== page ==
Both Bill Hembree of Winston and Mike Dugan of Carrollton plan to be on the campaign trail up until the voting. The winner of the runoff will have one more contest, a Jan. 8 special election with Libertarian candidate James Camp of Temple. The seat became vacant when Bill Hamrick resigned in September to accept a Superior Court judgeship.
“I’m working hard every day, trying to meet people where they’re gathered,” Hembree said Wednesday. “I attended the Carroll EMC breakfast today, then stood at the door as people left, reminding them that there’s an election next Tuesday. Later, I went out into the business community, to say hello to people. Everybody I see, I remind them of the election.”
Hembree led the general election by a sizable margin 48 percent to Dugan’s 24 percent, but failed to get reach the required 50 percent to win outright in the four-candidate field.
But Dugan said it’s is a new race, and that he has much better name recognition now than when he began his campaign in September.
“I’m extremely optimistic about our chances,” Dugan said. “I’ve gone from 4 percent name recognition to nearly 25 percent of the vote. Everyday, I’m going out and meeting people. That’s the way a campaign should be run, going out and meeting the people you’ll represent.”
On the second day of advance voting Wednesday, the Carroll County elections office looked nothing like it did a month ago when voters were standing in long lines, waiting to cast early ballots for the Nov. 6 election.
“There’s no waiting at all today,” said county Elections Supervisor Becky Deese. “People are coming in, one at a time. There’s no lines.”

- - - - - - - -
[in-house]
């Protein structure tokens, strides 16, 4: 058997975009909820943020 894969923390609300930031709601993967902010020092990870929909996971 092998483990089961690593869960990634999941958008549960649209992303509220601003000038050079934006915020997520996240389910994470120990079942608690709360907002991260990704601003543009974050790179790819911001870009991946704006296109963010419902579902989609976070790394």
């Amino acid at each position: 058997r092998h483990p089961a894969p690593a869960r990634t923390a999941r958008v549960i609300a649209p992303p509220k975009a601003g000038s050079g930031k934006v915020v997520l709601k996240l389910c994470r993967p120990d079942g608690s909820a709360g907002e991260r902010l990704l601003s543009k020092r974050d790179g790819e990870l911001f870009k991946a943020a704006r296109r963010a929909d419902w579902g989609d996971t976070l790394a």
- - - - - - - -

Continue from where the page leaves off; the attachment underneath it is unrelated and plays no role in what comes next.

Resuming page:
By the end of the day, 160 people had voted and 26 new absentee ballots had come in. The two-day total for in-office advance voters was 339, and the absentee total was 162.
Deese said 179 voters cast ballots on Tuesday, the first day of advance voting in the runoff, while 136 absentee ballots were received.
“Carroll County voters can really make a difference in this runoff since our county has more voters in District 30 than Douglas and Paulding counties combined,” Deese said. She said Carroll County has 52,412 eligible voters in District 30.
Douglas has 20,803 eligible voters in the district, while Paulding has 21,155.
Advance voting will continue from 8:30 a.m. to 4:30 p.m. today and Friday.
Hembree, 46, a Douglas County insurance agent, has emphasized his 18 years of experience in the state House of Representatives and his conservative background.
Dugan, 49, a Carrollton building contractor, is making his first run for public office. He is talking about his military and business experience and his pledge of term limits and regular town hall meetings.
Fairfield, Hulett, Lowell and Whitesburg precincts are not part of Senate District 30, so their voters cannot participate in the runoff or the Jan. 8 special election.
Voters who were registered by Oct. 9 can vote in the runoff, regardless of whether they voted in the Nov. 6 election. However, potential voters who want to cast a ballot in the Jan. 8 election have through Dec. 10 to register for it.